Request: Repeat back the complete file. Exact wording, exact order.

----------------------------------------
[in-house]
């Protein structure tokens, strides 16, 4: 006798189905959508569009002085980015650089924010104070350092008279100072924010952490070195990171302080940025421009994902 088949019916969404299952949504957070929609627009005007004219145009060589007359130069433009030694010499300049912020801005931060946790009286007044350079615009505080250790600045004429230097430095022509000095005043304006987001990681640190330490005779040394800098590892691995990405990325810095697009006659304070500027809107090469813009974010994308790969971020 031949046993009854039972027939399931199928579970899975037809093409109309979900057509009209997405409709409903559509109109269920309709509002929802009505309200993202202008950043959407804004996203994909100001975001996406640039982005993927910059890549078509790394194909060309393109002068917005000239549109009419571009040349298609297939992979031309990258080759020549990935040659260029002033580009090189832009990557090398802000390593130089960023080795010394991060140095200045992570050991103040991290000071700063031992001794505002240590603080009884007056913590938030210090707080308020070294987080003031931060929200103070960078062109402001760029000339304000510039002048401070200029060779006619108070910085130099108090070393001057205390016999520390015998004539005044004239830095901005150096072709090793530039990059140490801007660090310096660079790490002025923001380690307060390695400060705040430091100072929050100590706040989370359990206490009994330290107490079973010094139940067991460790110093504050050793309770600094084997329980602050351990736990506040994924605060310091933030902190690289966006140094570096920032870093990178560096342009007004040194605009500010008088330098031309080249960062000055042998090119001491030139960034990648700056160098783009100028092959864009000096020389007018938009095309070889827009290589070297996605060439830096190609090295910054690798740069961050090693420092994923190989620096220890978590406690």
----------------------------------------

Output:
[in-house]
């Protein structure tokens, strides 16, 4: 006798189905959508569009002085980015650089924010104070350092008279100072924010952490070195990171302080940025421009994902 088949019916969404299952949504957070929609627009005007004219145009060589007359130069433009030694010499300049912020801005931060946790009286007044350079615009505080250790600045004429230097430095022509000095005043304006987001990681640190330490005779040394800098590892691995990405990325810095697009006659304070500027809107090469813009974010994308790969971020 031949046993009854039972027939399931199928579970899975037809093409109309979900057509009209997405409709409903559509109109269920309709509002929802009505309200993202202008950043959407804004996203994909100001975001996406640039982005993927910059890549078509790394194909060309393109002068917005000239549109009419571009040349298609297939992979031309990258080759020549990935040659260029002033580009090189832009990557090398802000390593130089960023080795010394991060140095200045992570050991103040991290000071700063031992001794505002240590603080009884007056913590938030210090707080308020070294987080003031931060929200103070960078062109402001760029000339304000510039002048401070200029060779006619108070910085130099108090070393001057205390016999520390015998004539005044004239830095901005150096072709090793530039990059140490801007660090310096660079790490002025923001380690307060390695400060705040430091100072929050100590706040989370359990206490009994330290107490079973010094139940067991460790110093504050050793309770600094084997329980602050351990736990506040994924605060310091933030902190690289966006140094570096920032870093990178560096342009007004040194605009500010008088330098031309080249960062000055042998090119001491030139960034990648700056160098783009100028092959864009000096020389007018938009095309070889827009290589070297996605060439830096190609090295910054690798740069961050090693420092994923190989620096220890978590406690």